Google Analytics

Friday, January 11, 2019

MISD Schools Team Up to Empower Adolescent Girls

Can't see the video? View it here.

With the growing emphasis on social media likes and the changing standards of beauty, there’s a lot of pressure put on teenage girls in today’s society.

Two Mansfield ISD counselors heard firsthand the various stories of low self-confidence, so they set out to let young women know their own worth.

“The young ladies who come into my office are often talking about their low self-esteem, doing things in regards to them wanting attention from young men, and things of that nature,” said Candace Chism, seventh-grade counselor at T.A. Howard Middle School. “Or they’re coming in and just saying, ‘I don’t think I’m beautiful. I don’t think anybody likes me.’”

Chism collaborated with Marcie Thomas, a counselor at neighboring Cross Timbers Intermediate School, to inspire girls to become positive women through a half-day conference. Approximately 100 teenage girls from both campuses attended the Level Up Girls Empowerment Conference on Jan. 10 at the Mansfield ISD Center for the Performing Arts.

There were four breakout sessions covering the topics of self-image, mental health, hygiene and career goals. The keynote speaker was former Miss Black USA, Ocielia Gibson.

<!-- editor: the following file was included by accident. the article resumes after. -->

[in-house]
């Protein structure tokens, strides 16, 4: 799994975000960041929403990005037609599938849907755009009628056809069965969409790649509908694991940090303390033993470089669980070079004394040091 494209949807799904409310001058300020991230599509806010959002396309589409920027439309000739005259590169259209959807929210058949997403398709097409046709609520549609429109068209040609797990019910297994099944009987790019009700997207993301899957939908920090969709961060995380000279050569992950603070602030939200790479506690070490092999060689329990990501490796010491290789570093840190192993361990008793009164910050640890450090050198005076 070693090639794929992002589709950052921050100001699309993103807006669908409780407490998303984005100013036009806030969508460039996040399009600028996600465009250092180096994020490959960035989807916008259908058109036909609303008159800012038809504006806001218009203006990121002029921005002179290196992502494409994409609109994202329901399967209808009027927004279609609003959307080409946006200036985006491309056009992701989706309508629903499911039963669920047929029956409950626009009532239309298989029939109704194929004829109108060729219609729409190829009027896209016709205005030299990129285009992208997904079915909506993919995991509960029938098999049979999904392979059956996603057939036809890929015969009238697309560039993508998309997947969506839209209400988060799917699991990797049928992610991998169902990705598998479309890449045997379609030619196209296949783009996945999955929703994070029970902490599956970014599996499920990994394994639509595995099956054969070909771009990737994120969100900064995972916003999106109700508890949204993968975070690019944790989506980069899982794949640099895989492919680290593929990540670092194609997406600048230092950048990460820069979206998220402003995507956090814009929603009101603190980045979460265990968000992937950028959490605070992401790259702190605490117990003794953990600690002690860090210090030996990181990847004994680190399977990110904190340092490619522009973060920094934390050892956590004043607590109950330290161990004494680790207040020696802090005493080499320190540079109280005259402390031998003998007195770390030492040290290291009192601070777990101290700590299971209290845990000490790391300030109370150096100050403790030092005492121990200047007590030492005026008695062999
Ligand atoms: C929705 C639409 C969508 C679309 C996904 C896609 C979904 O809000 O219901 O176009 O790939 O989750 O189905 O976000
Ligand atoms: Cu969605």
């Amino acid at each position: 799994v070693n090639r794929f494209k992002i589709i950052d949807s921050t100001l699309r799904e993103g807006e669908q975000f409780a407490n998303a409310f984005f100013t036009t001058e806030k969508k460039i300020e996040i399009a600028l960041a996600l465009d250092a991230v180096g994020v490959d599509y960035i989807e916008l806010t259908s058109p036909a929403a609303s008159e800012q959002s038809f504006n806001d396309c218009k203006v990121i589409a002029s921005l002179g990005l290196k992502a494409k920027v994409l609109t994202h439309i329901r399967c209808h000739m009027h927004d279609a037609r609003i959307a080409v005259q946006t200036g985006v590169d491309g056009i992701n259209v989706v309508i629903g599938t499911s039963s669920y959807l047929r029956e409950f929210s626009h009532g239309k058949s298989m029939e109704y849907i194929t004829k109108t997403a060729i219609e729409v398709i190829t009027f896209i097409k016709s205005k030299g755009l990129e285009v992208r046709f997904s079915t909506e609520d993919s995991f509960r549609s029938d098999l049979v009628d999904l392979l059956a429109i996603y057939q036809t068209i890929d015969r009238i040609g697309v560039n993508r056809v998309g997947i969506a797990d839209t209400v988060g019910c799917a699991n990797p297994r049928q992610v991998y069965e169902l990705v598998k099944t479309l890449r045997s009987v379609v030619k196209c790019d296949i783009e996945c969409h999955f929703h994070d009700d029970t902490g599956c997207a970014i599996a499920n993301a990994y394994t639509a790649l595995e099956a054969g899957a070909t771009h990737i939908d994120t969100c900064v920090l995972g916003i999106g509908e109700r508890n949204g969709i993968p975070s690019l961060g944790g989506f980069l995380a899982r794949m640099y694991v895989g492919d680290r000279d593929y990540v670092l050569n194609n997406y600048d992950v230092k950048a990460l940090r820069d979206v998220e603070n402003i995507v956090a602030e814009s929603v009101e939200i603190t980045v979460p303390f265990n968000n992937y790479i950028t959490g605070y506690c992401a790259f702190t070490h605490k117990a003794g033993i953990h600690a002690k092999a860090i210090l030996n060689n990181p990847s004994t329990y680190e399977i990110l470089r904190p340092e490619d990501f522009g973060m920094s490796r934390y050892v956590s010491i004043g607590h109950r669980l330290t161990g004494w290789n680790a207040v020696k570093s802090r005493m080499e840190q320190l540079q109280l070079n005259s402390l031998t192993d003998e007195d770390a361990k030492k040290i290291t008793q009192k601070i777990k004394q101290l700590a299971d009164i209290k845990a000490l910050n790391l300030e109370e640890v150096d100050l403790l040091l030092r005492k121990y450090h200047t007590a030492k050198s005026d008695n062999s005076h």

Organizers and students wore "flawsome" shirts to remind
each other that everyone is flawed yet equally awesome.
“I had an amazing time with the girls. What we did is talk to them about being pretty ‘L.I.T.,’” Gibson said after her presentation. “My philosophy and my recipe for being L.I.T. is loving yourself, ignoring distractions and turning towards your dreams and destiny.”

The girls who attended said they were able to learn something new and open up about relevant topics to adults who have been through the same thing.

“I think it’s a really good thing to have for kids my age and a little older because it’s something that we don’t really like to talk about a lot,” said Rebekkah Gorman, sixth-grader at Cross Timbers Intermediate School. “And I feel like if we have people who have come from that and can really explain it to us, that’d be good for us.”

Thomas said she plans to continue the conference in the years to come. In the meantime, she hopes to see some immediate improvements in the attitude and behavior of the newly empowered teenagers.

“Success to me would be me seeing these girls in the hallway exuding what they’ve been taught,” the counselor explained. “I’d love to see the girls affirming each other after this and staying away from the unnecessary drama.”

The conference was for girls in grades 6 through 8. The counselors said those who attended were chosen directly by them, referred by other staff members or showed great interest in the topics being discussed.